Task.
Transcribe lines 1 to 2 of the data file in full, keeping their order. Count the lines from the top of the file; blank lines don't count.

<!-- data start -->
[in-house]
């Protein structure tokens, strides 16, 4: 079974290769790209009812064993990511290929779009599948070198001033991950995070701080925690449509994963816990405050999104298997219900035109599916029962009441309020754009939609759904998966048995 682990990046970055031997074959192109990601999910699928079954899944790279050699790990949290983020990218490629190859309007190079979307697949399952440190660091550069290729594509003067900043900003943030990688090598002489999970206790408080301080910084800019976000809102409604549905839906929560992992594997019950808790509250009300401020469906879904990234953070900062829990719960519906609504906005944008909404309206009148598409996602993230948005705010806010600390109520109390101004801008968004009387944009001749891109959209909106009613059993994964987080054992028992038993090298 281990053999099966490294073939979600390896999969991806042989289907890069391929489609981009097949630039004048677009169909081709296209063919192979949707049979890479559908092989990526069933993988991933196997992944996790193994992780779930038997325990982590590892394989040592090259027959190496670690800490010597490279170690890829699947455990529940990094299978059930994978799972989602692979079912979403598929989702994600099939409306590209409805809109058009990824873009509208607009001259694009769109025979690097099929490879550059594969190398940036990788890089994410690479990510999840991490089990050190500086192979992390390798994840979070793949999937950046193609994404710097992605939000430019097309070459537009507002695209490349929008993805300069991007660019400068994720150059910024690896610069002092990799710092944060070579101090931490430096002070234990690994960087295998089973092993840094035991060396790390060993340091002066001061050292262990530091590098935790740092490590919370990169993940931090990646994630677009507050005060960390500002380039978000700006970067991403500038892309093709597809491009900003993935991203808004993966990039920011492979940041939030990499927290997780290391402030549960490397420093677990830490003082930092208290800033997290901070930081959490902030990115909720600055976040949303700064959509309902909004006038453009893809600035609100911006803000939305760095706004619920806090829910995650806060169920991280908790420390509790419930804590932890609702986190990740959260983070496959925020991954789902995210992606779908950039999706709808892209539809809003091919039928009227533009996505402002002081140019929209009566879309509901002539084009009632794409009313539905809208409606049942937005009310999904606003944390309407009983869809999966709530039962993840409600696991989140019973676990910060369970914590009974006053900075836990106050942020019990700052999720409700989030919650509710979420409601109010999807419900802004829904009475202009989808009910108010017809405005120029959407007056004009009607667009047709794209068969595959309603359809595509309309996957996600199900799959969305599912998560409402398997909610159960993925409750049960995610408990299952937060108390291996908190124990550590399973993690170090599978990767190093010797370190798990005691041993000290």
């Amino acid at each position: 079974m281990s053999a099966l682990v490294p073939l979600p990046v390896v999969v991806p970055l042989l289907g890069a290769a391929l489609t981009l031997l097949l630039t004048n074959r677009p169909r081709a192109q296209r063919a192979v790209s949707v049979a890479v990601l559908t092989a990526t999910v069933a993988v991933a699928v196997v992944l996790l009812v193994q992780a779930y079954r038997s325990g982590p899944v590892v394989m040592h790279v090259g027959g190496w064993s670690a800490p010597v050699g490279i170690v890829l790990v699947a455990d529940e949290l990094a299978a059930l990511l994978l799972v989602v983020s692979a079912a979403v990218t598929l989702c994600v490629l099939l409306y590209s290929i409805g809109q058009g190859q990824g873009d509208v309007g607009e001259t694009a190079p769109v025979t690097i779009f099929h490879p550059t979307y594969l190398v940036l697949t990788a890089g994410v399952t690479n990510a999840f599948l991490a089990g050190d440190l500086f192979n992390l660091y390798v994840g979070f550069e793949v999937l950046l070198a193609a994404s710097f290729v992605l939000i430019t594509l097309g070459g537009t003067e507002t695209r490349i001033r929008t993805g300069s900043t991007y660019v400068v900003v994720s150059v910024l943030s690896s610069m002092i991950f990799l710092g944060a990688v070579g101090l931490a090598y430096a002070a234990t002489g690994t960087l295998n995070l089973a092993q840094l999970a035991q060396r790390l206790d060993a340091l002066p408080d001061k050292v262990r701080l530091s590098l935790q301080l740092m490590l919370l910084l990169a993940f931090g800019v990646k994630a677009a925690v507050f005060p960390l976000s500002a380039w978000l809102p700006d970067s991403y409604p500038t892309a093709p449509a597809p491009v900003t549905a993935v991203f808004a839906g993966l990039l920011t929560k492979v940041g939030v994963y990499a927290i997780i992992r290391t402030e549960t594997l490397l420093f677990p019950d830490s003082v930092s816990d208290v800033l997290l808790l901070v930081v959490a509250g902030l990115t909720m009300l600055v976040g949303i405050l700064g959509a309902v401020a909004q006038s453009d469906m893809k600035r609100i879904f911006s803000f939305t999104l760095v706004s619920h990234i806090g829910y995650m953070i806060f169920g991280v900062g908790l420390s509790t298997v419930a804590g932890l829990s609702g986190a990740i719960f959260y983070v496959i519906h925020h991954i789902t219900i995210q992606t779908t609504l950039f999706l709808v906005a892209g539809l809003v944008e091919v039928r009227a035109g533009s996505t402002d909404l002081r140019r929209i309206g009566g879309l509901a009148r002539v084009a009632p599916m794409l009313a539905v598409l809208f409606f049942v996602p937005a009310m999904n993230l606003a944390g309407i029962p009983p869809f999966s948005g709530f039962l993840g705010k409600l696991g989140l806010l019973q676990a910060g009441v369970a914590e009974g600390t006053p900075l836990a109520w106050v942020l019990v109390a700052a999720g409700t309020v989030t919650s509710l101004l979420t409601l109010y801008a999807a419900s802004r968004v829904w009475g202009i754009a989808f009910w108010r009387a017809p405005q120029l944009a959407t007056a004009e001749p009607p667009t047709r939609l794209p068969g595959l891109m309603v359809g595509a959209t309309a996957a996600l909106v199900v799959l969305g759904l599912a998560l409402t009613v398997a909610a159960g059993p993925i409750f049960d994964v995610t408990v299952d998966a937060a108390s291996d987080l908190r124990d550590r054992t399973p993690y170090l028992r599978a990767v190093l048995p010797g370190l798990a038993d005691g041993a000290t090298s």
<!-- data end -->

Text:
[in-house]
């Protein structure tokens, strides 16, 4: 079974290769790209009812064993990511290929779009599948070198001033991950995070701080925690449509994963816990405050999104298997219900035109599916029962009441309020754009939609759904998966048995 682990990046970055031997074959192109990601999910699928079954899944790279050699790990949290983020990218490629190859309007190079979307697949399952440190660091550069290729594509003067900043900003943030990688090598002489999970206790408080301080910084800019976000809102409604549905839906929560992992594997019950808790509250009300401020469906879904990234953070900062829990719960519906609504906005944008909404309206009148598409996602993230948005705010806010600390109520109390101004801008968004009387944009001749891109959209909106009613059993994964987080054992028992038993090298 281990053999099966490294073939979600390896999969991806042989289907890069391929489609981009097949630039004048677009169909081709296209063919192979949707049979890479559908092989990526069933993988991933196997992944996790193994992780779930038997325990982590590892394989040592090259027959190496670690800490010597490279170690890829699947455990529940990094299978059930994978799972989602692979079912979403598929989702994600099939409306590209409805809109058009990824873009509208607009001259694009769109025979690097099929490879550059594969190398940036990788890089994410690479990510999840991490089990050190500086192979992390390798994840979070793949999937950046193609994404710097992605939000430019097309070459537009507002695209490349929008993805300069991007660019400068994720150059910024690896610069002092990799710092944060070579101090931490430096002070234990690994960087295998089973092993840094035991060396790390060993340091002066001061050292262990530091590098935790740092490590919370990169993940931090990646994630677009507050005060960390500002380039978000700006970067991403500038892309093709597809491009900003993935991203808004993966990039920011492979940041939030990499927290997780290391402030549960490397420093677990830490003082930092208290800033997290901070930081959490902030990115909720600055976040949303700064959509309902909004006038453009893809600035609100911006803000939305760095706004619920806090829910995650806060169920991280908790420390509790419930804590932890609702986190990740959260983070496959925020991954789902995210992606779908950039999706709808892209539809809003091919039928009227533009996505402002002081140019929209009566879309509901002539084009009632794409009313539905809208409606049942937005009310999904606003944390309407009983869809999966709530039962993840409600696991989140019973676990910060369970914590009974006053900075836990106050942020019990700052999720409700989030919650509710979420409601109010999807419900802004829904009475202009989808009910108010017809405005120029959407007056004009009607667009047709794209068969595959309603359809595509309309996957996600199900799959969305599912998560409402398997909610159960993925409750049960995610408990299952937060108390291996908190124990550590399973993690170090599978990767190093010797370190798990005691041993000290």